Wine 101: Stepping In To Suave

A lot of times people dismiss wine to be somewhat pretentious. This might be true, but in reality there is a science behind all those ridiculous valuations for a bottle of fermented grape juice. Often, wine snobbery reaches its zenith where people boast of the fanciest, rarest and most expensive vintage they’ve tried. Simply put, never be intimidated. Wine is a simple drink with great lineage. Just a small effort to grasp its nuances and you might become the sommelier to all your friends. Here is a crash course in all the basics you need to know about the vino life.

Types of Wine: All wines can be broadly categorized into 5 groups of wine. Within each group, there are hundreds of grape varieties and wine-making styles.


a)      Red Wine: Still wine made with black grapes. These can range from light to dark and bone-dry to sweet.

b)      White Wine: A still wine produced from green and sometimes black grapes. Flavours span from rich and creamy to light and zesty.

c)       Rosé Wine:  A still wine produced from black grapes by removing the skins before they deeply colour the wine. Also formed by blending red and white wine together. Both dry and sweet styles of rosé are common.

d)      Sparkling Wine: A style of wine-making involving a secondary fermentation causing bubbles! Sparkling wine can be red, white or rosé and can range from mineral tones to rich and sweet.

e)      Fortified Wine: A style of wine-making involving fortifying wine with spirits. Typically a dessert wine, but many dry style fortified wines exist such as dry Sherry.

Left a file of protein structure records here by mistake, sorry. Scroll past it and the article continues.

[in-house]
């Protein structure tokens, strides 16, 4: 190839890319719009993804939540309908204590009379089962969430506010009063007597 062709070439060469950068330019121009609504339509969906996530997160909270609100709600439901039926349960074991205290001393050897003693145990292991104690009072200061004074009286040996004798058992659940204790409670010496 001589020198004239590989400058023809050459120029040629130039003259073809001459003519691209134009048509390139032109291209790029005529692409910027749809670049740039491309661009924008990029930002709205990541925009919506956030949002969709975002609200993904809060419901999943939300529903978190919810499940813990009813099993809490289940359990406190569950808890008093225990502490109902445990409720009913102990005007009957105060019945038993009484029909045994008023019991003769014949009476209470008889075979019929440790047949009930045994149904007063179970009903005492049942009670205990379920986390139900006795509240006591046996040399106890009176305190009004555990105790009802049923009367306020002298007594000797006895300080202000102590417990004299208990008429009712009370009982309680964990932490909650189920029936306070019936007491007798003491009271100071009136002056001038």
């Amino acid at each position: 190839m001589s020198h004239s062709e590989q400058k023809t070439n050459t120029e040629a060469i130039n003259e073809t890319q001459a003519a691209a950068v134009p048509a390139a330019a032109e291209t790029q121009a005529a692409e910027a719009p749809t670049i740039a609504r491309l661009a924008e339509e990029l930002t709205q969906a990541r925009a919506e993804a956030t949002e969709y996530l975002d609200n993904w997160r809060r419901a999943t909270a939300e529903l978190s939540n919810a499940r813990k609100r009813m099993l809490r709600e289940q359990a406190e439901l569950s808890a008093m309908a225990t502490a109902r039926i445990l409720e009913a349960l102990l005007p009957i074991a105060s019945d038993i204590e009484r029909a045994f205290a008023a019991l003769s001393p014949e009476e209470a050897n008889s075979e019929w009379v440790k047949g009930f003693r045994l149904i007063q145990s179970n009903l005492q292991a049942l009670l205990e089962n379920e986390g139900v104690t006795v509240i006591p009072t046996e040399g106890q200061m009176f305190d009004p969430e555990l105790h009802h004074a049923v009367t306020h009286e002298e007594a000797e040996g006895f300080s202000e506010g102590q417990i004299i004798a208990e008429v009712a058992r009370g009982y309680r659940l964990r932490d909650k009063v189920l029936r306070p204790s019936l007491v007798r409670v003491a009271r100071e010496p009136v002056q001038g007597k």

How to Swirl Wine:

wine swirl

Watch this video to learn the art of the swirl. (Disclaimer: Don’t swirl sparkling wines unless you want to remove the bubbles.)

How to Taste Wine:

wine tasting

a) Look: Use this step to get into the mindset of tasting. Look at the shade of colour and opacity. How does it compare to other wines of the same variety? Is it darker? More intense? Harder to see through? Take a mental snapshot for later, these hints will show how bold, rich and viscous the wine is.

b) Smell: Identifying smells beforehand makes tasting flavours in wine more easier. Start by swirling the glass to aerate the wine and release its aromas. Now stick your nose in and take a big sniff. What do you smell?

c) Taste: Take a mouthwash size sip and briefly swish it around your mouth to make sure it coats your entire tongue before you swallow. Think about flavours, textures and body of the wine. Is it sharp? Does it make your tongue feel dry? Do the flavours match the smells from earlier? Revisit smelling the wine after your first sip to help formulate any conclusions.

d) Think: Too many guides focus on the superficial nuances of wine tasting. Wine tasting is a head game. There are no wrong answers, don’t be afraid to pipe up and offer your suggestions.

Basics to Wine & Food Pairing:


If you’re still further intrigued by the world of wine there are courses available. These can range from beginners to professional ones. Sensing a career switch, maybe?

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